Regardless of this prohibition, in practice, a trial court’s participation in plea negotiations is unlikely to result in reversible error. In Davila, the magistrate judge not only advised the defendant that the government had a strong case, but told him to “come to the cross.” This command had to have some effect on the defendant’s decision to plead guilty – and his attorney’s advice – even after three months had elapsed. In addition, the “full record” in this case, in which Davila admitted he had entered the plea agreement knowingly and voluntarily, was perfunctory, and the same record is made in most guilty plea hearings. Nevertheless, courts must use caution and care to not cross the line in discussing plea offers with the parties, and parties should be aware of the limitations on the court’s involvement in the plea negotiation process.•

__________

James J. Bell and K. Michael Gaerte are attorneys with Bingham Greenebaum Doll LLP. They assist lawyers and judges with professional liability and legal ethics issues. They also practice in criminal defense and are regular speakers on criminal defense and ethics topics. They can be reached via email at jbell@bgdlegal.com or mgaerte@bgdlegal.com. The opinions expressed are those of the authors.

ADVERTISEMENT

Post a comment to this story

COMMENTS POLICY
We reserve the right to remove any post that we feel is obscene, profane, vulgar, racist, sexually explicit, abusive, or hateful.
 
You are legally responsible for what you post and your anonymity is not guaranteed.
 
Posts that insult, defame, threaten, harass or abuse other readers or people mentioned in Indiana Lawyer editorial content are also subject to removal. Please respect the privacy of individuals and refrain from posting personal information.
 
No solicitations, spamming or advertisements are allowed. Readers may post links to other informational websites that are relevant to the topic at hand, but please do not link to objectionable material.
 
We may remove messages that are unrelated to the topic, encourage illegal activity, use all capital letters or are unreadable.
 

Messages that are flagged by readers as objectionable will be reviewed and may or may not be removed. Please do not flag a post simply because you disagree with it.

Sponsored by

facebook - twitter on Facebook & Twitter

Indiana State Bar Association

Indianapolis Bar Association

Evansville Bar Association

Allen County Bar Association

Indiana Lawyer on Facebook

facebook
ADVERTISEMENT
Subscribe to Indiana Lawyer
  1. Such things are no more elections than those in the late, unlamented Soviet Union.

  2. It appears the police and prosecutors are allowed to change the rules halfway through the game to suit themselves. I am surprised that the congress has not yet eliminated the right to a trial in cases involving any type of forensic evidence. That would suit their foolish law and order police state views. I say we eliminate the statute of limitations for crimes committed by members of congress and other government employees. Of course they would never do that. They are all corrupt cowards!!!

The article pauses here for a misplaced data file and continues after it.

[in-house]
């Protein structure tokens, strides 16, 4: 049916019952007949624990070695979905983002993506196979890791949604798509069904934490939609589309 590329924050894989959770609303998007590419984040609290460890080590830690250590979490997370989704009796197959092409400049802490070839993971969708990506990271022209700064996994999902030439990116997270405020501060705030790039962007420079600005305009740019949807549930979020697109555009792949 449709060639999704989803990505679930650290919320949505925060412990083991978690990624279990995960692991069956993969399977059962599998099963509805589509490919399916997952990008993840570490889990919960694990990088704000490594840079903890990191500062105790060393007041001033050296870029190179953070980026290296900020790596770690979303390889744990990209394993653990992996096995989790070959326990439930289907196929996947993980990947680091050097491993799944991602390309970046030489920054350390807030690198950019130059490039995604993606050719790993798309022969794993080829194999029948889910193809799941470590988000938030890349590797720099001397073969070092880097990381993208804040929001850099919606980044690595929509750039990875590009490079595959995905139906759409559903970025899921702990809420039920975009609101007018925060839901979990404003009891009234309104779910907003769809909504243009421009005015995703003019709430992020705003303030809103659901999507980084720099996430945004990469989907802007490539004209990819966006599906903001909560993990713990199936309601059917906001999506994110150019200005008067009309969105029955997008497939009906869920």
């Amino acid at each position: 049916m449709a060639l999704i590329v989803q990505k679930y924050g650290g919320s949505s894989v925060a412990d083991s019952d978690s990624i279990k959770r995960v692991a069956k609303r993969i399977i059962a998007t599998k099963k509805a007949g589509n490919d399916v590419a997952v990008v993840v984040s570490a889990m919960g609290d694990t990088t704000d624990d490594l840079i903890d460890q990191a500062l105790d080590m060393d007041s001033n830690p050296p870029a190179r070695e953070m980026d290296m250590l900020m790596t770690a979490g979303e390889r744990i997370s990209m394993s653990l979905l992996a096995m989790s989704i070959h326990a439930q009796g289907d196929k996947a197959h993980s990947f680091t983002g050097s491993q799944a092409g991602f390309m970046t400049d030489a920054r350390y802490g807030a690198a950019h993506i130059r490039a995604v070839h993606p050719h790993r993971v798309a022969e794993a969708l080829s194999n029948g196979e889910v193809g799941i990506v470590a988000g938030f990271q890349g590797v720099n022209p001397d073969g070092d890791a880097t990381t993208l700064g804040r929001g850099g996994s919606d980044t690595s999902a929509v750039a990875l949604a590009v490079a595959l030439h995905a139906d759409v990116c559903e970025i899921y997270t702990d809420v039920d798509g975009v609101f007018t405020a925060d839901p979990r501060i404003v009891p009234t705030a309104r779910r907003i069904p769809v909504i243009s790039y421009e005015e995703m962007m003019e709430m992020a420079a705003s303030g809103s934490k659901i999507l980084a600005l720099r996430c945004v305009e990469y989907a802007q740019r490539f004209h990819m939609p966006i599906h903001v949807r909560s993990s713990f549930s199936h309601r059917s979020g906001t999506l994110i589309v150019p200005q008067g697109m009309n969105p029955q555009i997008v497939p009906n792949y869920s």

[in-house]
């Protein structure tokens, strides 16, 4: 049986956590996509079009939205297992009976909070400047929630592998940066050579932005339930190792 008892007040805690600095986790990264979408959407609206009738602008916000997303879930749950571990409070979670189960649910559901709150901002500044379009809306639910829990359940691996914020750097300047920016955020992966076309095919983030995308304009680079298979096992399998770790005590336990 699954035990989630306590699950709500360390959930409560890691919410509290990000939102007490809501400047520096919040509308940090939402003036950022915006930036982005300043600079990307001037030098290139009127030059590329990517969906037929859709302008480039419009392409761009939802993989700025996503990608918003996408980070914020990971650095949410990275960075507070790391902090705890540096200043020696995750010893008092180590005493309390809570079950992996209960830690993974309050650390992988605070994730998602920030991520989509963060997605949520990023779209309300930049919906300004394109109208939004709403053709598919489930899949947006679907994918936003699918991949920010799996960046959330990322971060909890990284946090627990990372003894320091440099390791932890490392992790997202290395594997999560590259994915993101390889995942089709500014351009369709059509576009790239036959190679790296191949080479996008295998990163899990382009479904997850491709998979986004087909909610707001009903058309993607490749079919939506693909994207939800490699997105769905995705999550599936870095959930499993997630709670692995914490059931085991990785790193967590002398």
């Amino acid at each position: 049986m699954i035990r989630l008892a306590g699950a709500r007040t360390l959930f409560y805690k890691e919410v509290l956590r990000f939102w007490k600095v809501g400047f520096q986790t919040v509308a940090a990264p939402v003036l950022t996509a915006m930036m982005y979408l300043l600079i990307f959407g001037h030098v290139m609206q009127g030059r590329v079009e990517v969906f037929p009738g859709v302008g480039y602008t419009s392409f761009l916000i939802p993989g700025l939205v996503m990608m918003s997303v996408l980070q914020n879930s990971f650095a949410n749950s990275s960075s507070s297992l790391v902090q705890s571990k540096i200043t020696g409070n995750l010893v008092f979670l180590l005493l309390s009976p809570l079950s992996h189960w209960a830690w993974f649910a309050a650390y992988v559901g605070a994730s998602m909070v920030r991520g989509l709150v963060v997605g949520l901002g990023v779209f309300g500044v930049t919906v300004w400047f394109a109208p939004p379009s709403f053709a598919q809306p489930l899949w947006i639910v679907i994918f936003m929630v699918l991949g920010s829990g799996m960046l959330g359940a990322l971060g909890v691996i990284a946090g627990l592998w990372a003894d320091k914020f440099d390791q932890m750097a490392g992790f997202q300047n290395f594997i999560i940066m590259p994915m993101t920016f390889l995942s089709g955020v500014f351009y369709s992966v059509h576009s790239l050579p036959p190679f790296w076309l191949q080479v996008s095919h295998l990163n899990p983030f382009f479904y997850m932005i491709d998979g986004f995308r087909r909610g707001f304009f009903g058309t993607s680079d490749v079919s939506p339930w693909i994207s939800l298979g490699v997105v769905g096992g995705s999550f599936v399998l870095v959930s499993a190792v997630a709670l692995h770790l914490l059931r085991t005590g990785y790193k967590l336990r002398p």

3. Poor Judge Brown probably thought that by slavishly serving the godz of the age her violations of 18th century concepts like due process and the rule of law would be overlooked. Mayhaps she was merely a Judge ahead of her time?

  4. in a lawyer discipline case Judge Brown, now removed, was presiding over a hearing about a lawyer accused of the supposedly heinous ethical violation of saying the words "Illegal immigrant." (IN re Barker) http://www.in.gov/judiciary/files/order-discipline-2013-55S00-1008-DI-429.pdf .... I wonder if when we compare the egregious violations of due process by Judge Brown, to her chiding of another lawyer for politically incorrectness, if there are any conclusions to be drawn about what kind of person, what kind of judge, what kind of apparatchik, is busy implementing the agenda of political correctness and making off-limits legit advocacy about an adverse party in a suit whose illegal alien status is relevant? I am just asking the question, the reader can make own conclsuion. Oh wait-- did I use the wrong adjective-- let me rephrase that, um undocumented alien?

  5. of course the bigger questions of whether or not the people want to pay for ANY bussing is off limits, due to the Supreme Court protecting the people from DEMOCRACY. Several decades hence from desegregation and bussing plans and we STILL need to be taking all this taxpayer money to combat mostly-imagined "discrimination" in the most obviously failed social program of the postwar period.

ADVERTISEMENT